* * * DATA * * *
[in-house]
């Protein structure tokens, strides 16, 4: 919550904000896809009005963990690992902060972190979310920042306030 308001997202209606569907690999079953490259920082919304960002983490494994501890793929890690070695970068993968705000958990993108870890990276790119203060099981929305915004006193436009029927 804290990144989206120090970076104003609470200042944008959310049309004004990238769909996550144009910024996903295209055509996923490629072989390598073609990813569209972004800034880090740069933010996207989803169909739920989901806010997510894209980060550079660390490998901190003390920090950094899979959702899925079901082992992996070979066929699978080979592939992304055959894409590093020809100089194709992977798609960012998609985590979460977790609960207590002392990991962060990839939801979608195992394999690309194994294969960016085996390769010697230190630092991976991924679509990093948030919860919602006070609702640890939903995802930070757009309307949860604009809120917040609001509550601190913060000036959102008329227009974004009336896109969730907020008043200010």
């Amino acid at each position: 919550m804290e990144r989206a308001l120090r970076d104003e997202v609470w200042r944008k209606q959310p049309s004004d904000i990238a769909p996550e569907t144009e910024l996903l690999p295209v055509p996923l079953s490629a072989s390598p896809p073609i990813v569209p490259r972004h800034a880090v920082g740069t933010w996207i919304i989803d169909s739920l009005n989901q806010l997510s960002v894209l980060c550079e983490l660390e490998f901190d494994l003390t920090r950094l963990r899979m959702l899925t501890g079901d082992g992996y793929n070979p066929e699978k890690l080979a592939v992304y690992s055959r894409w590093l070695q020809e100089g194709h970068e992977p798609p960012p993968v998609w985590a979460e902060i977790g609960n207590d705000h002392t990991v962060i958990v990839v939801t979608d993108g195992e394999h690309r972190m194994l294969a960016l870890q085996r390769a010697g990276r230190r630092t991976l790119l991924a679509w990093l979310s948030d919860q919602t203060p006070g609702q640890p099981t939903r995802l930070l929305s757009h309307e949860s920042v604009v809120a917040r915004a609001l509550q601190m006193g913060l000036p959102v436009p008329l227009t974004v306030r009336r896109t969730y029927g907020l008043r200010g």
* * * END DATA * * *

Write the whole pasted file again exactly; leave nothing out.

[in-house]
């Protein structure tokens, strides 16, 4: 919550904000896809009005963990690992902060972190979310920042306030 308001997202209606569907690999079953490259920082919304960002983490494994501890793929890690070695970068993968705000958990993108870890990276790119203060099981929305915004006193436009029927 804290990144989206120090970076104003609470200042944008959310049309004004990238769909996550144009910024996903295209055509996923490629072989390598073609990813569209972004800034880090740069933010996207989803169909739920989901806010997510894209980060550079660390490998901190003390920090950094899979959702899925079901082992992996070979066929699978080979592939992304055959894409590093020809100089194709992977798609960012998609985590979460977790609960207590002392990991962060990839939801979608195992394999690309194994294969960016085996390769010697230190630092991976991924679509990093948030919860919602006070609702640890939903995802930070757009309307949860604009809120917040609001509550601190913060000036959102008329227009974004009336896109969730907020008043200010």
């Amino acid at each position: 919550m804290e990144r989206a308001l120090r970076d104003e997202v609470w200042r944008k209606q959310p049309s004004d904000i990238a769909p996550e569907t144009e910024l996903l690999p295209v055509p996923l079953s490629a072989s390598p896809p073609i990813v569209p490259r972004h800034a880090v920082g740069t933010w996207i919304i989803d169909s739920l009005n989901q806010l997510s960002v894209l980060c550079e983490l660390e490998f901190d494994l003390t920090r950094l963990r899979m959702l899925t501890g079901d082992g992996y793929n070979p066929e699978k890690l080979a592939v992304y690992s055959r894409w590093l070695q020809e100089g194709h970068e992977p798609p960012p993968v998609w985590a979460e902060i977790g609960n207590d705000h002392t990991v962060i958990v990839v939801t979608d993108g195992e394999h690309r972190m194994l294969a960016l870890q085996r390769a010697g990276r230190r630092t991976l790119l991924a679509w990093l979310s948030d919860q919602t203060p006070g609702q640890p099981t939903r995802l930070l929305s757009h309307e949860s920042v604009v809120a917040r915004a609001l509550q601190m006193g913060l000036p959102v436009p008329l227009t974004v306030r009336r896109t969730y029927g907020l008043r200010g």